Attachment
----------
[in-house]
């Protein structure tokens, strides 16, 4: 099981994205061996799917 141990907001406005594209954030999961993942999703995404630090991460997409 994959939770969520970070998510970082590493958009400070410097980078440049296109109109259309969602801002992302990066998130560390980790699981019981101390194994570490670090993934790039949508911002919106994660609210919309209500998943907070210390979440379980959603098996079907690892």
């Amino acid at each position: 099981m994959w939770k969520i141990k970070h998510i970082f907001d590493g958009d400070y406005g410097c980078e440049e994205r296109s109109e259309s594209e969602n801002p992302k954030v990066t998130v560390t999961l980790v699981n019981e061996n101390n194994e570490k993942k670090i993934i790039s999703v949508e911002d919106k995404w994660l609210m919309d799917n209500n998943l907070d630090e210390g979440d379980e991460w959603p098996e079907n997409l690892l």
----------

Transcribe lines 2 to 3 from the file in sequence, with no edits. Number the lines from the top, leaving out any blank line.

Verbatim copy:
């Protein structure tokens, strides 16, 4: 099981994205061996799917 141990907001406005594209954030999961993942999703995404630090991460997409 994959939770969520970070998510970082590493958009400070410097980078440049296109109109259309969602801002992302990066998130560390980790699981019981101390194994570490670090993934790039949508911002919106994660609210919309209500998943907070210390979440379980959603098996079907690892």
């Amino acid at each position: 099981m994959w939770k969520i141990k970070h998510i970082f907001d590493g958009d400070y406005g410097c980078e440049e994205r296109s109109e259309s594209e969602n801002p992302k954030v990066t998130v560390t999961l980790v699981n019981e061996n101390n194994e570490k993942k670090i993934i790039s999703v949508e911002d919106k995404w994660l609210m919309d799917n209500n998943l907070d630090e210390g979440d379980e991460w959603p098996e079907n997409l690892l």